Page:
Why The Black Stars Won’t Win A Tourney In The Next 10 Years
March 7, 2012 § 6 Comments
I think during one of several discussions (as you and yours most likely had) about the nature of the Black Stars a few days or so before the start of our first match at the recently ended Cup of Nations tourney, I boldly stated to my cousin Joe that I was a better striker than Asamoah Gyan. No, he didn’t dismissively scoff at that statement the way you just did. He smiled and paused for me to explain my assertion- which I did. I’m not match fit like Gyan or most pro footballers out there. I could argue I’m faster (I just ran an 11.4 100m at Elwak this past week and I’m 31!), but that’s not where my argument laid. My point was -and I should’ve probably expounded a bit more- that I, like many countless players both pro and amateur, had much better predatory instincts and finishing touches than Gyan. My only claim to fame was an All-Star selection for New England Prep Schools when I was in High School and scouting of my matches by UConn (which was the No.1 Div 1A program in the US at the time) and a Metro Stars assistant coach. So, although I’d readily acknowledge I’m not nor would I compare myself to any pro out there, I feel I had game and know my sh*t enough to write any critique of this guy or any member of the Black Stars team. There’ll be a few more about this guy, but let’s jump into and why I started with him.
– We started a promising, but young goalie and ill prepared him for some of the pressures that come with playing on that stage- and before the world. He’s arguably a very good goalie. If you can keep the likes Pato, Hulk, Neymar, and Ronaldinho at bay like Adam Kwarasey did in the Brazilian friendly last year, you more than deserve the opportunity to prove your worth. The problem for Adam was that he started second guessing his strengths as a goalie. When you do that, you start punching out everything you see; even when a routine grab would be prudent. Adam also had a largely soft backline to support him. When I say soft, I’m not referring to the skills of the back four. I’m referring to their ability to be truly vocal and command a resolute defense. Isaac Vorsah isn’t vocal; neither is Jonathan Mensah. Masahudu Alhassan was more prone to making stupid mistakes and needing cover than reassuring his goalie. John Paintsil, although vocal, his was more of a panicky bark than a commanding field general. And John Mensah with all his brawn was too quite a captain. The guy was also old, broken and slow, and for a young goalie thrown onto a big stage like CAN with little experience with this unit, you start being tentative like Adam was. What he needed was a senior player pulling him aside after the first match and reassuring the young goalie that they had his back, but we can never tell how much of that was communicated to him. The only real force in the back was John Boye, but he is also young and wouldn’t dare usurp the mantle of John Mensah as the leader of the back (but that should change very soon).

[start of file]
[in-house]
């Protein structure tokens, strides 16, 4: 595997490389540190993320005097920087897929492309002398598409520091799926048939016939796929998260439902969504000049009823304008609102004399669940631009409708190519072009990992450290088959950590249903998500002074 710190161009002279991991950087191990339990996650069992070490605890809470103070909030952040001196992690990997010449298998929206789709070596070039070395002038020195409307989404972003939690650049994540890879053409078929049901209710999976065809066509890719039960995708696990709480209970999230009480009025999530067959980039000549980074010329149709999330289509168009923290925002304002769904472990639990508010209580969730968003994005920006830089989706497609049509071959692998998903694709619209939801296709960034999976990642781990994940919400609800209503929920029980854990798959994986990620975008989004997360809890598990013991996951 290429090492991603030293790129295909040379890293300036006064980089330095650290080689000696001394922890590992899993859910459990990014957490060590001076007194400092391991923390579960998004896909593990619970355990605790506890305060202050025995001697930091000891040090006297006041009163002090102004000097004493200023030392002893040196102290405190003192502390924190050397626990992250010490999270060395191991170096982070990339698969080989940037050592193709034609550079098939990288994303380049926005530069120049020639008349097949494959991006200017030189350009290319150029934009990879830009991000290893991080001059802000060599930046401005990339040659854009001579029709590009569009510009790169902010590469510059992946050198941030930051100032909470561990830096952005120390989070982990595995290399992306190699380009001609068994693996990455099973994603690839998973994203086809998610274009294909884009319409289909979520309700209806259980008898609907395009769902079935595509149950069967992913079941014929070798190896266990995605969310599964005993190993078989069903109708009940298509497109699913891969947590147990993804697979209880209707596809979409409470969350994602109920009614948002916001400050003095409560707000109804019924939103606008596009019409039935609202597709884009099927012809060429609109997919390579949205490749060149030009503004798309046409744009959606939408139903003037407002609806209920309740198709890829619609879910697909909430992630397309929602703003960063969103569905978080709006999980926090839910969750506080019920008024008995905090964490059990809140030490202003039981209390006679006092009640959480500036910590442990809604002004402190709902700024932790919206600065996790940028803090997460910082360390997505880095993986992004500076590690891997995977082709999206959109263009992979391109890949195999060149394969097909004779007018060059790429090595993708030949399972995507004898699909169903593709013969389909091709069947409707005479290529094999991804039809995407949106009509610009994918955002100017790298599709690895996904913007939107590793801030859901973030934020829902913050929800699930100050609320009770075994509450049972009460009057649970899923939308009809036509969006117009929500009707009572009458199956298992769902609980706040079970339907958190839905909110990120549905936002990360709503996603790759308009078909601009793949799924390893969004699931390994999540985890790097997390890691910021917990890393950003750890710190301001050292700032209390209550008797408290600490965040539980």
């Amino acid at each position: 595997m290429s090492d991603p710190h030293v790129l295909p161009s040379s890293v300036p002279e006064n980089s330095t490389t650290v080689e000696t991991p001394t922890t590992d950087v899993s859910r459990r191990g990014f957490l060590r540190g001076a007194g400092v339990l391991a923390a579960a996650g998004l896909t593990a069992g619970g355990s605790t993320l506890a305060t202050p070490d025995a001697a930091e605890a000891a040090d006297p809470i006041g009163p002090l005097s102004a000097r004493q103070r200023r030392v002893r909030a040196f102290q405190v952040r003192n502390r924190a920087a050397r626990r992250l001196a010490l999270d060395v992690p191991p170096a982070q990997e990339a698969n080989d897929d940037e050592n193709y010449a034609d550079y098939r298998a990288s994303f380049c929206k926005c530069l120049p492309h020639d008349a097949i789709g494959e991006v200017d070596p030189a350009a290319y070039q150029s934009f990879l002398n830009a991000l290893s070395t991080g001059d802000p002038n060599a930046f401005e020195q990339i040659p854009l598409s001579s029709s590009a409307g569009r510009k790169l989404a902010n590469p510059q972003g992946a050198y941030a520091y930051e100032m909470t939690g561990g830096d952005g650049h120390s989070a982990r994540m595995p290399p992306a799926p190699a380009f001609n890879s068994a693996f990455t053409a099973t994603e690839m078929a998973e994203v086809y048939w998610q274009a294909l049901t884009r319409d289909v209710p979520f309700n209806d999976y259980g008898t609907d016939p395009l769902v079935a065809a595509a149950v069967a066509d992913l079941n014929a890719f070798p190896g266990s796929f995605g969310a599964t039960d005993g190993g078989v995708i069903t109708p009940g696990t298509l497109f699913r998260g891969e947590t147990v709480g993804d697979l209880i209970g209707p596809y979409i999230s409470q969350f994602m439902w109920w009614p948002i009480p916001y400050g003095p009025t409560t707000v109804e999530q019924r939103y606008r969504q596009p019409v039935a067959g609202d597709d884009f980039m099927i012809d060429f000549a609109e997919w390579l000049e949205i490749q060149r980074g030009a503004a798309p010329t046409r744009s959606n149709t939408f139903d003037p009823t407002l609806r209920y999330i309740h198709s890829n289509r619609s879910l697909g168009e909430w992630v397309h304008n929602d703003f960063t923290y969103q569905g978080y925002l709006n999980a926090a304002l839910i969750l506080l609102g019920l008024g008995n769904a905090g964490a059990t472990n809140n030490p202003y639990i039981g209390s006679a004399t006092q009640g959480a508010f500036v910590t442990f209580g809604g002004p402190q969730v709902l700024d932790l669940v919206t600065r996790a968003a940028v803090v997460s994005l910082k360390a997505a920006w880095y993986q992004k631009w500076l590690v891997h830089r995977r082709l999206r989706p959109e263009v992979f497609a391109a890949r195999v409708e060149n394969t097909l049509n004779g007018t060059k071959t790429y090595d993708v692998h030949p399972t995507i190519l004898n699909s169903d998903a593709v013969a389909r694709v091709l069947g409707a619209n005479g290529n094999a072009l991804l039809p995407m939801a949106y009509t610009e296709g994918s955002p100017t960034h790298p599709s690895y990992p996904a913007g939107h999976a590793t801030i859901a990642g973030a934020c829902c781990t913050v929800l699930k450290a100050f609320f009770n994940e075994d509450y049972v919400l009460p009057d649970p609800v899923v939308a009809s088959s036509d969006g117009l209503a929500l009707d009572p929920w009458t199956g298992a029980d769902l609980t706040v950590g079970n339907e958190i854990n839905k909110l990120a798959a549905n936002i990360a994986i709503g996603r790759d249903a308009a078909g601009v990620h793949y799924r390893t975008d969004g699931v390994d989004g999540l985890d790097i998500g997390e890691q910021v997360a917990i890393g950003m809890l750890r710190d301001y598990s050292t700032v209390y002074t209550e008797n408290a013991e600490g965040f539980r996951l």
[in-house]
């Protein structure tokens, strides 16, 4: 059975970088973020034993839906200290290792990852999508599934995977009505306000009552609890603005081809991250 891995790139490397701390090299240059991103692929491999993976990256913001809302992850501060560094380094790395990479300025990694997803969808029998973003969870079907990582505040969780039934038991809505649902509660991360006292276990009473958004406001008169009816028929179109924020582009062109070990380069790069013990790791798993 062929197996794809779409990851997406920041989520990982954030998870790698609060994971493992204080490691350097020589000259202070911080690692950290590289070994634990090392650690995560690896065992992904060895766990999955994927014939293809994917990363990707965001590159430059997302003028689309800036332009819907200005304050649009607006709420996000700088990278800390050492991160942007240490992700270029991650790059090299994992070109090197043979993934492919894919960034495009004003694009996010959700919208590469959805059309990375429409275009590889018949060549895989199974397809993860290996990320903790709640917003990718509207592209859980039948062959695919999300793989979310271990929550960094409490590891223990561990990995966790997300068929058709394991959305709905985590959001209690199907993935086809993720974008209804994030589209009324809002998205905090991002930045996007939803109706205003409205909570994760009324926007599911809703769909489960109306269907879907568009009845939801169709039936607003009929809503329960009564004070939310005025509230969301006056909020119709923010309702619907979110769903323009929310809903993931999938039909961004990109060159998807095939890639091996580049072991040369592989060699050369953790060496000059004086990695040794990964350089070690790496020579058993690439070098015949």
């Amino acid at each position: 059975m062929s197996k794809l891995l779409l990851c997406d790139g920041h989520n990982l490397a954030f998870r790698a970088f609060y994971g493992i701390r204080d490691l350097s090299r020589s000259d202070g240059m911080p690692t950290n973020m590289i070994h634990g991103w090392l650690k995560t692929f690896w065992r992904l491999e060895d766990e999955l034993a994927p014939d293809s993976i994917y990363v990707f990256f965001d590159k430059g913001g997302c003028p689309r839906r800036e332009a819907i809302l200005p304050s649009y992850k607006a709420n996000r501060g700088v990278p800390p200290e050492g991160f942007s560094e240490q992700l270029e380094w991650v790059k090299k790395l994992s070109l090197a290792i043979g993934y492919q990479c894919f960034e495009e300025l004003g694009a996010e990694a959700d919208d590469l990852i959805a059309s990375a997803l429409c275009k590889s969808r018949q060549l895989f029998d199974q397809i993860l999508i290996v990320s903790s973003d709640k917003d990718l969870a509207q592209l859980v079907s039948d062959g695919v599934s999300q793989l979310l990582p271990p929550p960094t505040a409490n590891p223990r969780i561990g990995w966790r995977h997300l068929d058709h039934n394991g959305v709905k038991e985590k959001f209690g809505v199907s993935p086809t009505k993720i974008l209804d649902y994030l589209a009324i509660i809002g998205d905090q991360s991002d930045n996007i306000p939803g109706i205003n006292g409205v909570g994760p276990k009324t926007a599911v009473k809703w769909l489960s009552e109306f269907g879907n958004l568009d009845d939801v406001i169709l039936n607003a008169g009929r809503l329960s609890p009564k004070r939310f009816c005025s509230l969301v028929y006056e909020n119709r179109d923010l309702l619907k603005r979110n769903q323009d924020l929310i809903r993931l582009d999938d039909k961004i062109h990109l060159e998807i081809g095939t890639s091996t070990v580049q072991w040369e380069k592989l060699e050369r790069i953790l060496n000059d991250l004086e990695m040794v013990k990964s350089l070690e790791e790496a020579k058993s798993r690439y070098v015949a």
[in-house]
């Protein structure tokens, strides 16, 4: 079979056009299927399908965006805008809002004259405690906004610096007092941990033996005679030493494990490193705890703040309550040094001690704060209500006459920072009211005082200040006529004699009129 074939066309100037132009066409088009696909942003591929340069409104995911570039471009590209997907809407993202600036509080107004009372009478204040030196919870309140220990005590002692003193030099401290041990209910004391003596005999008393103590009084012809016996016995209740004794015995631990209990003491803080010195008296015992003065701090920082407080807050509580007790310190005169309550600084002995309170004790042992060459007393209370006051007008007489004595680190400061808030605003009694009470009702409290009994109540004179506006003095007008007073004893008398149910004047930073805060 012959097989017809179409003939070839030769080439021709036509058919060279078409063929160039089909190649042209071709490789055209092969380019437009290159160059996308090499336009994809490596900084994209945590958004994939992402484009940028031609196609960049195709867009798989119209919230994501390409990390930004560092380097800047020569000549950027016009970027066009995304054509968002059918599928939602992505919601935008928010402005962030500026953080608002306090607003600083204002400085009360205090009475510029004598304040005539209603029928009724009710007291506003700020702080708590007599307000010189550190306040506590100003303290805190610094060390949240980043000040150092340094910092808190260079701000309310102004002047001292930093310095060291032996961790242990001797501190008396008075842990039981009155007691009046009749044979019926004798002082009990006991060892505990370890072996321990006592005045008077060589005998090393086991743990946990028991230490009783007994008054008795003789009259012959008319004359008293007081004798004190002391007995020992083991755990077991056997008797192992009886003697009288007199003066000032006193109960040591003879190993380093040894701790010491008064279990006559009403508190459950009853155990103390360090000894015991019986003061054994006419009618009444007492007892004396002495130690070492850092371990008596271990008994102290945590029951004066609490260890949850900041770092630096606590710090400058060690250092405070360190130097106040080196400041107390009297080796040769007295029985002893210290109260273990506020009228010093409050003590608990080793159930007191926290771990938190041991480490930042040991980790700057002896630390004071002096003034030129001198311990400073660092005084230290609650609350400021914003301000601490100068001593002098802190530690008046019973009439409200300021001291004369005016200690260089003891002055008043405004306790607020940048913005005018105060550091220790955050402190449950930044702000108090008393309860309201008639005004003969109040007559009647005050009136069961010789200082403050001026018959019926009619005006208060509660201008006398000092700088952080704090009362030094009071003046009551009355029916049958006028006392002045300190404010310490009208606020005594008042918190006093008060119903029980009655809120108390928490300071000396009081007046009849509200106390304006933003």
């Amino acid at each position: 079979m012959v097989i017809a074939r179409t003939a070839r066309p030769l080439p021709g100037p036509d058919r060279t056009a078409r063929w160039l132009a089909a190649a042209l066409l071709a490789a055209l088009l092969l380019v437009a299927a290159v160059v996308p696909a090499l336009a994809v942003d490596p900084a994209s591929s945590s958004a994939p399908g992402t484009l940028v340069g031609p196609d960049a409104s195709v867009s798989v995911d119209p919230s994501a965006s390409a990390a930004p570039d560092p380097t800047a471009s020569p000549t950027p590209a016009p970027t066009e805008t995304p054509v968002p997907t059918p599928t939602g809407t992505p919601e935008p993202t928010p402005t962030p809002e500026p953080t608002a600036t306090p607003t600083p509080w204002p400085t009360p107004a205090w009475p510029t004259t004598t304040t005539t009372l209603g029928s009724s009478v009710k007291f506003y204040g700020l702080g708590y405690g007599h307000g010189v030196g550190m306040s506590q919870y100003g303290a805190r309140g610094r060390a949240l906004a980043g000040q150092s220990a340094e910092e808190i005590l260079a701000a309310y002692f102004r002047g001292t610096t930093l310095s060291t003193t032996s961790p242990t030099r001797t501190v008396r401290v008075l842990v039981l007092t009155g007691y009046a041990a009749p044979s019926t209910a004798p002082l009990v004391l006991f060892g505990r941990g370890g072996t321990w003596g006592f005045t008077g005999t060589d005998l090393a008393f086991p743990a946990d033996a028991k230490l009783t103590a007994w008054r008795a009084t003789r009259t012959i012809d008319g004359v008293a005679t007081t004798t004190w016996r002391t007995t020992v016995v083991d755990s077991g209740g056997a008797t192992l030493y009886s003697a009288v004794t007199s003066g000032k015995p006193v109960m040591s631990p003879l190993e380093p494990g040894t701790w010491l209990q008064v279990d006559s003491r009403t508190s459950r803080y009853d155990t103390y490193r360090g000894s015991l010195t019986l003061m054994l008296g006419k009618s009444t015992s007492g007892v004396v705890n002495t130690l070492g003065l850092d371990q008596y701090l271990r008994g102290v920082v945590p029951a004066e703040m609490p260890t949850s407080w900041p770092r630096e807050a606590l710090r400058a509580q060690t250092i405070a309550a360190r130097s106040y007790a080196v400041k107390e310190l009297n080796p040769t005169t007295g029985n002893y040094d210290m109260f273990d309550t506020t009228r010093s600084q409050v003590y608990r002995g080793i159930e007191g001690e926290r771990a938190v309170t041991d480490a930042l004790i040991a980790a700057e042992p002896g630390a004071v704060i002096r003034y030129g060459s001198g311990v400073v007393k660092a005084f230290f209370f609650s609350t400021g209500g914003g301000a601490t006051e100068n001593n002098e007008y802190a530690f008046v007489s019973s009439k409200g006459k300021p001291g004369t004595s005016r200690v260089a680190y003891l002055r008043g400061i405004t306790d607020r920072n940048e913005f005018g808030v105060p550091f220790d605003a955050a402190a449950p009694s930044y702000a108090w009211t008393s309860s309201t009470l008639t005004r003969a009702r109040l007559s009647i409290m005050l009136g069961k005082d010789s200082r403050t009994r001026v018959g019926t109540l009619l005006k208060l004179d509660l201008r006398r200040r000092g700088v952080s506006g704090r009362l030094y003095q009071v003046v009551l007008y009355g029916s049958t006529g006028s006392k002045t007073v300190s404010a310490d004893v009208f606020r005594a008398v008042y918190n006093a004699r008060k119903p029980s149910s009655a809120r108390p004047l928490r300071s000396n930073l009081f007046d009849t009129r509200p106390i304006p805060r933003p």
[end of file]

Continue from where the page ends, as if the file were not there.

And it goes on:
– This leads me to the next thing: the back four. Paintsil is old and slow like Mensah. The claim about these two is that they’re both 30. Ha! I’d peg ‘em at 35 and 38. The same goes for a lot of these players, but they’ll get their moments in this essay. If you watched all our matches, you’d see that opponents attacked through the middle and down the right wing where Paintsil clearly couldn’t keep up with speedy wings forcing Samuel Inkoom to drop back to cover on too many occasions. You can’t build up attacks when there are craps in your foundation you continuously have to reinforce. John Mensah is injury-prone. How many times was this guy subbed for this or that injury? A part me of thinks he almost enjoys the attention he gets that he probably exaggerates some of these injuries for effect. There are two problems here: 1. His presence on the pitch means that there’s always going to be a wasted sub as he’ll always need to be replaced. And 2. When opponents see that you’re barely standing, they’ll attack you forcing your teammates to back you instead of maintaining their lines.
– In the midfield, we always seem to have heaps of talent, but we always fail to utilize them effectively. I love Anthony Annan’s tenacity on the field. My problem is that teams have long figured out how to bypass him. Every team that gave us fits during the tournament broke through the middle and worked the flanks. With Agyemang-Badu playing more of an advanced attacking role, Annan’s weaknesses were exposed. He functioned well with KPB in South Africa, but that was then, and he’s had a bit of a drop off. It was only when Derek Boateng started against Zambia was this midfield hole plugged.
– The attacking three in the midfield were also not used effectively. Let’s start with Muntari. This guy fizzles when he’s parked on the left wing, and somehow he was thrown there most of the tournament. People like him and Dede (Ayew) as natural roamers. Muntari, I would’ve preferred playing just behind the strikers, with Dede floating back and forth. But we didn’t do this. Instead, we had Kwadwo Asamoah playing this role. I know how my Asante cousins like to hype themselves like no other (the English and Americans come close), but this guy is ridiculously overrated. I heard and read so much about what a maestro he was before the last World Cup, and then… poof! He’s not a very good passer. A lot of his passes can be tracked and broken up easily. He’s also a horrible shooter. I wish someone would tell this guy never to shoot. He can’t shoot. He’s always lobbing atrocious long-range bombs that are always off-target! If anything, he should’ve been back next to Annan with Agyemang-Badu playing the more attacking role. My other problem with this attack threesome is Dede. I love this guy’s energy. I love his bravery and fighting spirit. I love his never-say-die and selfless attitude. But I hate his ball hogging. You can’t play one-touch football when one of your primary mids holds on to the ball too long. He draws fouls every now and them, but that also brings another problem: injuries. When your body is pummeled so many times and you go down easily like Dede does, your career won’t last very long. He’s already nursing a shoulder injury, and once you’ve separated your shoulder, that problem will keep returning the rest of your career, especially if you’re often likely to be hit like he is. He also can’t shoot. Don’t take my word. I know we all love him, but the boy can’t shoot. Watch all his OM goals from the last 2 seasons and tell me how many goal-scoring shots went as he wanted. He’s scrappy and will score like he did against Inter, but often his style of play only allows defenses to regroup.